Below are honest answers to the kinds of publishing questions authors ask. The aim of this ruthless honesty is to give authors realistic expectations.
Who prints your paperbacks and hardbacks?
Ingram Spark /Lightning Source.
(Authors wanting 100% royalties on print copies may choose Kindle Direct Publishing Print services as their printer/distributor instead.)
What is print on demand?
Print on demand (POD) means that the printer prints your book only when a bookstore orders it in. Read more about it here: Ihttps://www.ingramspark.com/blog/misconceptions-about-print-on-demand-pod
Where will my books be available?
Print books printed with Ingram Spark are distributed worldwide by Ingram, the world’s largest book distributor. It will appear on Amazon, Book Depository, B & N and, a few weeks later, on most other online retailers. It will also be available for customers to order it from any bookstore world wide. It will not automatically appear on the shelves of a physical bookstore as a store has to order the book in from the distributor.
Books printed through Kindle Direct Publishing Print are not so widely available, but they are available in Amazon stores.
Ebooks will be available on whatever platform you choose for distribution. Upload it to Kindle Direct Publishing and your book will be available on Amazon for Kindles, and if you want your ebook available in other major ebook retailers, then upload it to Draft2Digital.
Do you secure copyright?
Our books include a copyright page to make ownership clear. In Australia works are automatically protected by law as soon as they are published, and we deposit our publications with the National Library of Australia and the NSW state library to make sure that publication is resigistered. US authors may also wish to register copyright with copyright.gov
Would my book be available for pre-order?
Yes, our paperbacks will be available for pre-order for the following reasons:
- It allows authors to order paperbacks before the publication date and have them on hand for their launches;
- It gives us time to check the physical paperback and make changes if necessary before the book is up for sale;
- It allows the author to send print copies to reviewers who request them;
- A few pre-order sales avoids an ‘Out of Stock’ sign on Amazon.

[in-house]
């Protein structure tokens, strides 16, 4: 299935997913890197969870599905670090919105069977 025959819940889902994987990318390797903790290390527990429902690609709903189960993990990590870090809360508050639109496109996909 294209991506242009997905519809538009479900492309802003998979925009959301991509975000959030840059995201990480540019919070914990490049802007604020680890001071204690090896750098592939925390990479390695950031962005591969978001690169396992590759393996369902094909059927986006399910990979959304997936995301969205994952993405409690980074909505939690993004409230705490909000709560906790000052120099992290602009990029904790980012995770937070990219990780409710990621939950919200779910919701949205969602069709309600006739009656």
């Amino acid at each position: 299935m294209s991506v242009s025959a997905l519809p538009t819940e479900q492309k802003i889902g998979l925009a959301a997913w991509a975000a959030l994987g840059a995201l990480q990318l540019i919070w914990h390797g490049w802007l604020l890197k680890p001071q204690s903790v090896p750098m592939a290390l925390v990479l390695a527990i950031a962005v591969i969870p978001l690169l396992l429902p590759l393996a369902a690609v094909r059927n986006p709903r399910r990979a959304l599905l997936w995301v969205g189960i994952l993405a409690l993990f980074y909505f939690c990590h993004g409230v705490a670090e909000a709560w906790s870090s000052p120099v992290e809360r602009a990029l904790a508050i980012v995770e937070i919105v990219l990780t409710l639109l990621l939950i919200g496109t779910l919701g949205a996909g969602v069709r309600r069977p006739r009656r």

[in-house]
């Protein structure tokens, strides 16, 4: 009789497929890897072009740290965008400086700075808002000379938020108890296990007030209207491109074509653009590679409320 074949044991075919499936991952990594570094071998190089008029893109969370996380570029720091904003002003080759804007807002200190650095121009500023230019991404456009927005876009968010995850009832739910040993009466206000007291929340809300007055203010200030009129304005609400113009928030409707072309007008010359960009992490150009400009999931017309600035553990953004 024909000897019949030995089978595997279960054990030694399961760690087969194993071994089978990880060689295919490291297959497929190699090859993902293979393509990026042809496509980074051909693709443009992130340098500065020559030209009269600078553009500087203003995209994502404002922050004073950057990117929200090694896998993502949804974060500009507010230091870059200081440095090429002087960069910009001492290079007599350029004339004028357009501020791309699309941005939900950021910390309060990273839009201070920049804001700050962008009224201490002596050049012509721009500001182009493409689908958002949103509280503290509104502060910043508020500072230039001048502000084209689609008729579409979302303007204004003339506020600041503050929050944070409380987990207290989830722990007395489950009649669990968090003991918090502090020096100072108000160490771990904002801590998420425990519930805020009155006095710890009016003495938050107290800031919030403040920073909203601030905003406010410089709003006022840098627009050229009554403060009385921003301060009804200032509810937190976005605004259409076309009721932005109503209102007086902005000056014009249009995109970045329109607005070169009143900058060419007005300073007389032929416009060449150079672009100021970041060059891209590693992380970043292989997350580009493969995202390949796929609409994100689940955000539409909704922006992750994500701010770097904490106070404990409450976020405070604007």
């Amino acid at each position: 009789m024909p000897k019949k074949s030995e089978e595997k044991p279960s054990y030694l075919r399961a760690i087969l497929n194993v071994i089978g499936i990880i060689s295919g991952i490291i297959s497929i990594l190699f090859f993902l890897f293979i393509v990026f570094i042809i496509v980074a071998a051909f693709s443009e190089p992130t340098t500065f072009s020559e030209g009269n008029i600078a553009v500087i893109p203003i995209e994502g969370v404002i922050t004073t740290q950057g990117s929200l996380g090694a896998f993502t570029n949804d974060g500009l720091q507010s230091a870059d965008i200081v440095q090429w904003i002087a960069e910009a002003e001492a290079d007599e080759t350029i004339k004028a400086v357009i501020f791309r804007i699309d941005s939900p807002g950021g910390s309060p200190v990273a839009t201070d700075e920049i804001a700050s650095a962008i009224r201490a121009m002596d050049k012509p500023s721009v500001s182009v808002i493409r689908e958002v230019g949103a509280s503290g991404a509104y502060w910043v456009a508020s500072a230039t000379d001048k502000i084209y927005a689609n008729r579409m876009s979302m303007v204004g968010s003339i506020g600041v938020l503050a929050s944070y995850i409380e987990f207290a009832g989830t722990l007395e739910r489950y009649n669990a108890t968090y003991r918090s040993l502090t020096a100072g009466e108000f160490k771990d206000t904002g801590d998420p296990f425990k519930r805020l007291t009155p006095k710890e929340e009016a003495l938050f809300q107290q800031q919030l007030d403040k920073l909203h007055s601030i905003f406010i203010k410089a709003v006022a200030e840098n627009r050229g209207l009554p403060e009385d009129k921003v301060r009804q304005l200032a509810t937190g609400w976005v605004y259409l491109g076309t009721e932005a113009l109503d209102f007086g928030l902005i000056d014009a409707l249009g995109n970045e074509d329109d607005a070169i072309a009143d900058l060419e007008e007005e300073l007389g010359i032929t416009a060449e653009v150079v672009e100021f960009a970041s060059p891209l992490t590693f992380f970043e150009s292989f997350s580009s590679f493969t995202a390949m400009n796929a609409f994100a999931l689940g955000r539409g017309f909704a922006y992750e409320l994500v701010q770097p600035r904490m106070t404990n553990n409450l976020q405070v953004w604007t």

- It allows pre-publication promotion with a direct link to where readers can buy immediately. For authors with few followers, this maximises sales. Otherwise an interested buyer will probably forget about the book.
Alternatively, the product page on AIA Publishing’s website can be used as the link in pre-publicity. There, readers can sign up for our mailing list and will receive an email on the publication date to remind them to buy it. So if an author really doesn’t want a pre-order for their paperback, we can skip it. The author just needs to let us know.
Ebook pre-orders depend on when the author decides to set the ebook up for publishing on the ebook distribution platforms. If they click “publish” at the same time or after the paperback publication date, there’s no pre-order period.
The reason some authors say that pre-orders aren’t a good idea is because pre-order sales on Amazon don’t count towards pushing the book up the Amazon sales rankings on its first day of sale. Authors whose books have a chance of ranking well may choose not to have a pre-order period. For a book to rank well, authors have to be able to mobilise several hundreds of sales in the first few days – either by having lots of engaged fans on their email list who will all buy in the first few days and/or by undertaking paid advertising from a variety of places that spans the first week.
Should I choose Ingram Spark (IS) as my print book printer/distributor or Kindle Direct Publishing Print (KDPP) services?
Ingram Spark (IS)
- Worldwide distribution.
- We manage it all for you.
- Books are printed in Australia as well as the UK and US, making postage cheaper for those downunder than those printed by KDPP in the USA.
- We set the wholesale discount, and it can be as low as 30% (USA & Canada) and 35% elsewhere, whereas KDPP’s wholesale discount is set at 40%. So (since printing prices are very similar) the net income is greater per book.
- With the 85% royalty rate we give on net income and the different wholesale discount rates taken into account (printing costs are similar), you earn 5% less per book than with KDP on US sales and 10% less on books sold elsewhere.
Kindle Direct Publishing Print (KDPP)
- You get 100% of the net income for books printed though KDPP.
- Your book will never have an ‘Out of Stock’ sign on Amazon.
- You manage the book with Amazon yourself.
- You’ll get paid monthly.